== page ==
Chaney STEM students compete with CO2 cars
Patrick Riley, left, and Justyn Williams go head-to-head with their carbon-dioxide cars at Chaney High School. The boys, both juniors in the Science, Technology, Engineering and Mathematics program, built the cars. Then,
finishing with the best times of their classmates Thursday, they raced each other. Williams won in the best-of-three final.
By Denise Dick
Justyn Williams’ miniature dragster flew down the track inside the Chaney High School gymnasium, outpacing all 84 of his fellow engineering classmates.
Because of the number of students in the school’s Science, Technology, Engineering and Mathematics program, the races were broken into heats, with winners of each being whoever logged the fastest time.
The final showdown came down to Williams, 16, and fellow junior Patrick Riley, 17, with Williams winning two of the three races.
“I had another car, but someone put a hole in it, so I had to make this one in two days,” Williams said.
He designed, cut, sanded and painted his newest car in the shortened time frame and ended up with a winner. Whoever damaged his first car may have done him a favor.
Both Williams and Riley were awarded trophies designed by teacher Cory Rudibaugh and printed by teacher Carrie Sinkele on a 3-D printer at the school.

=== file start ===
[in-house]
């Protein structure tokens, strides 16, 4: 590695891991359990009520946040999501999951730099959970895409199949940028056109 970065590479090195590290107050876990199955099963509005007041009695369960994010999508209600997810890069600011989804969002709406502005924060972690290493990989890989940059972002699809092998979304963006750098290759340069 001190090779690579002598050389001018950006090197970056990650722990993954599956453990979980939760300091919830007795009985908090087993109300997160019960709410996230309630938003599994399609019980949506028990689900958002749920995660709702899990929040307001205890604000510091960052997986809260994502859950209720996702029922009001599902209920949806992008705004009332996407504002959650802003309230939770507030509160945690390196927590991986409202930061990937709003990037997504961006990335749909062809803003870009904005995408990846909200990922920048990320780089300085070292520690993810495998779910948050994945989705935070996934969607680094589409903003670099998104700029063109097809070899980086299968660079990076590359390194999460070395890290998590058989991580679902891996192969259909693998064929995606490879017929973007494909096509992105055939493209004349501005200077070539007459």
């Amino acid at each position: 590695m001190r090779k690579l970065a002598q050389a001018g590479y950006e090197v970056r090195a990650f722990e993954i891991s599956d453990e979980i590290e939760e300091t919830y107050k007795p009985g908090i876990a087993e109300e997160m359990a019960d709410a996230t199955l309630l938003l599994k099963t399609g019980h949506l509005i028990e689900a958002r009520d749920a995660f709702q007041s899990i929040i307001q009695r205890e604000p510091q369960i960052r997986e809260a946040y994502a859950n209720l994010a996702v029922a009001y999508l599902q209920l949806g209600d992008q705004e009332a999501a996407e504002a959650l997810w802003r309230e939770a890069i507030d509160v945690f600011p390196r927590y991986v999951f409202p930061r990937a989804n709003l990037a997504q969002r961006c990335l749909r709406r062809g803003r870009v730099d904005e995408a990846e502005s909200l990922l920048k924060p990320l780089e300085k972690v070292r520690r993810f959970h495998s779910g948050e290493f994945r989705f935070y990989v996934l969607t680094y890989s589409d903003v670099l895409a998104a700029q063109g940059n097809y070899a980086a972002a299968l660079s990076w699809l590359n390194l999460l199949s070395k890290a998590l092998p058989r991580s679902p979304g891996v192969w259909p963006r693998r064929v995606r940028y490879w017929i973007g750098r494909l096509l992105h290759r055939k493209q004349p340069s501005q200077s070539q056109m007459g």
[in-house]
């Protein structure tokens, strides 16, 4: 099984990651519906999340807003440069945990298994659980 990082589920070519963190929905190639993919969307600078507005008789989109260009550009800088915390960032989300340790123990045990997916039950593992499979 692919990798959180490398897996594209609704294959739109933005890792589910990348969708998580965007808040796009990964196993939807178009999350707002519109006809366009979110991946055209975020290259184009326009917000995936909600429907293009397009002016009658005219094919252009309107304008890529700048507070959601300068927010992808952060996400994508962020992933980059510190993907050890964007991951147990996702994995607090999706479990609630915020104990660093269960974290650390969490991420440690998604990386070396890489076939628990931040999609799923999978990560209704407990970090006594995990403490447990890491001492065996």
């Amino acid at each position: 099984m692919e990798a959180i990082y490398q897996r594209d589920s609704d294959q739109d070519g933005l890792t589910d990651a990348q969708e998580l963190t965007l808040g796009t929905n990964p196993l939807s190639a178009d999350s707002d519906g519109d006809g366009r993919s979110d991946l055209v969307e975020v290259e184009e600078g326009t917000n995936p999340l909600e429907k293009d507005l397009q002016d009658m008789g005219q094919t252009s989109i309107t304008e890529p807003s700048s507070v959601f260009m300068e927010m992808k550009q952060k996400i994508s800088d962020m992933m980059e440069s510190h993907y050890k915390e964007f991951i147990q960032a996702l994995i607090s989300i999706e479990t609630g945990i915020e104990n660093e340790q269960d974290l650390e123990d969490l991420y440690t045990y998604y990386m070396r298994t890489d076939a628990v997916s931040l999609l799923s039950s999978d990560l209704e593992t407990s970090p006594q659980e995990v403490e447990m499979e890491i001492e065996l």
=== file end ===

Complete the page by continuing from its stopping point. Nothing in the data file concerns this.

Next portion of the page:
A 3-foot-high drag strip stretched across the school gymnasium, and the cars, constructed from plywood and plastic wheels, were strung along fishing line. Carbon dioxide powered them down the track.
Rudibaugh said the students’ creations fly down the track at 66 feet per second, or about 45 mph.
The project teaches students the design process, Sinkele said.
“They’re given a problem, and they research current designs,” she said.
Ninth- and 10th-graders draw their designs while 11th- and 12th-graders used computer-aided design to devise their cars.
Each student then got a block of wood, size specifications and tools to make their cars, which they then sanded and painted for the big race.
Riley based his design on dragsters he’s seen at races.
Both he and Williams plan to be back next year with improved designs. Williams will make a shorter car with the hope of maintaining his edge.
Riley will make a lighter vehicle.
This year, he credits his success to his accuracy at pressing the button to send the car down the track. If you hit it too soon, you get disqualified, so timing is key.
“Other people had faster cars. I just did a decent job pressing the button,” Riley said.